Only the Beginning

By Amelia Baxter, 2021-2022 Literacy First Tutor

Today, my kindergarten student finished her 11th lesson and I decided to have her complete the mastery test to move onto the next section. Even though I wasn’t completely sure that she would pass, I decided to give it a try since she was having such a great day. She correctly read the first word. And then the second. And then the third, and fourth, and finally the last word. She only needed to correctly read two words out of the six to pass the mastery test. Out of six words, my student read five whole words correctly. I was so excited, I could have cried. Thinking back to how much she has learned in just one month, I am so proud of and encouraged by her progress. The student who barely knew two letter sounds just one month ago has been replaced by a kindergarten student who could read five words all by herself. 

We started our very first lesson learning about just two letter sounds – A and M. I was beginning to get discouraged after our first weeks working together, as she still had not learned either of the two letters. Even into the third week, the student was not consistently able to identify the sounds of those first two letters. But, eventually, it clicked for her, and slowly, she added A and M to her letter sound knowledge. By the fourth week, we were playing our letter-sound game with A, M, C, N, D, S, T, and she learned each letter more quickly than the last. Now I add a couple new letters into her letter deck every week! My student greets me each morning with a smile on her face. She is excited to play our letter sounds game, excited to show me how fast she can write the letters, and excited to read.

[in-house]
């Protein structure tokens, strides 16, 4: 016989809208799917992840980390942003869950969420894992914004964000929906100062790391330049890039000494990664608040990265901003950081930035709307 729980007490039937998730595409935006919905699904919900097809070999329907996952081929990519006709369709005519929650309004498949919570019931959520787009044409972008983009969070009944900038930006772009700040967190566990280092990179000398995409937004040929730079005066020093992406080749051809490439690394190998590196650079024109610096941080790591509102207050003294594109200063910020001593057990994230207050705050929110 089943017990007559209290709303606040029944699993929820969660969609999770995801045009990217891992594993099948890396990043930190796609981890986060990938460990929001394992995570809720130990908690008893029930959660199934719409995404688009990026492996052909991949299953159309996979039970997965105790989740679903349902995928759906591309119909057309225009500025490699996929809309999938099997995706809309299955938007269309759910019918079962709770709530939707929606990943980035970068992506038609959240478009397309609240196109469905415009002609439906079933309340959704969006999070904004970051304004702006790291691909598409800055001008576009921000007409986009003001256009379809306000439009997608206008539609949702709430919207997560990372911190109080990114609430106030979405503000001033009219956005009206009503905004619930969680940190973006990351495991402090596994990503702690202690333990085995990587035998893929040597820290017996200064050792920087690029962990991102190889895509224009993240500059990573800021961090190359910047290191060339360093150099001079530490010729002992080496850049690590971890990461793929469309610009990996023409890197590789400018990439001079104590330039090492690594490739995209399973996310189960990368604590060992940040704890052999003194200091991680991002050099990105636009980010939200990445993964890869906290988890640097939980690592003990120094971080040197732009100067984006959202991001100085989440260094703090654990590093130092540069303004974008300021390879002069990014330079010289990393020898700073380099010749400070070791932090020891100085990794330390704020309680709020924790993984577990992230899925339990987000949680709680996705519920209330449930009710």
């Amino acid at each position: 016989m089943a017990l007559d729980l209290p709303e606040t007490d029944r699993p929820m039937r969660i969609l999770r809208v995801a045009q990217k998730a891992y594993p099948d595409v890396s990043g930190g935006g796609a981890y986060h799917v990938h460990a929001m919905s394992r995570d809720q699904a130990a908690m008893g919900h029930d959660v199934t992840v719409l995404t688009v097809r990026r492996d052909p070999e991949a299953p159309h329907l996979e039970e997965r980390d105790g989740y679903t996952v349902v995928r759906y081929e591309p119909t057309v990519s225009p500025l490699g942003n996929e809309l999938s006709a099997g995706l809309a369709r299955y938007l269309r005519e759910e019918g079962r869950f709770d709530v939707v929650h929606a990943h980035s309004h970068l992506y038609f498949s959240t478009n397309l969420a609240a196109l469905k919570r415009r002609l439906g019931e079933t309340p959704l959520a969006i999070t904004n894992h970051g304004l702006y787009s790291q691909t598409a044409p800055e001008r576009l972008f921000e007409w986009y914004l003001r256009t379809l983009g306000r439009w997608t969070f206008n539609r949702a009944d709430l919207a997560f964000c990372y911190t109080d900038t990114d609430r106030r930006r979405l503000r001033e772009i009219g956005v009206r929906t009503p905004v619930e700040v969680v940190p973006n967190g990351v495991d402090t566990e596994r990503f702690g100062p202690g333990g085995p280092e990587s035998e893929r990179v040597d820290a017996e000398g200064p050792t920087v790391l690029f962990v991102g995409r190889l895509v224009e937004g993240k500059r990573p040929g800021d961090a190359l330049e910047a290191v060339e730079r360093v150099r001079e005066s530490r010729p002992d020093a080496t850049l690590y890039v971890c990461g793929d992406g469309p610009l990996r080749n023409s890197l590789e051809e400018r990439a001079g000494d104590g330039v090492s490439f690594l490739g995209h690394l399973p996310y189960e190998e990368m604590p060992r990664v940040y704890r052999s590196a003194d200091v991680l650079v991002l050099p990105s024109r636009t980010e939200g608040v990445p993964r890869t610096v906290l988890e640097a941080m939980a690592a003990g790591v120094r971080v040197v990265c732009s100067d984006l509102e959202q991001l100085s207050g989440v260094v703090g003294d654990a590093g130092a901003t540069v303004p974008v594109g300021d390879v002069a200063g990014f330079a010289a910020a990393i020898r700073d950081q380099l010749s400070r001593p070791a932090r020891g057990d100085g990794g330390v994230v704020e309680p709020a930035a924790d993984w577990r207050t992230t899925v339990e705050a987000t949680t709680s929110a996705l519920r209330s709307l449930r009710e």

My supervisor said that the first letters an emerging reader learns are the toughest and I see now how right he is. I was worried in the beginning that our intervention was not working, but I am glad that I kept pushing forward. Students learn at very different paces and each in their own way. Some students may develop phonemic awareness in a couple days, others may take 6 weeks. All of this is completely normal. It is not every day that one of my students has a lightbulb go off, so I like to celebrate when this happens. There are days where my students become discouraged and I use these moments as a motivator for us both. It helps my students to remember how far they have already come, and serves as a reminder to myself to meet students where they are. It is my job as a literacy tutor to remember the good days, so I can help them realize all of the incredible things they are capable of. Learning their letter sounds is only the beginning of my students’ journeys.

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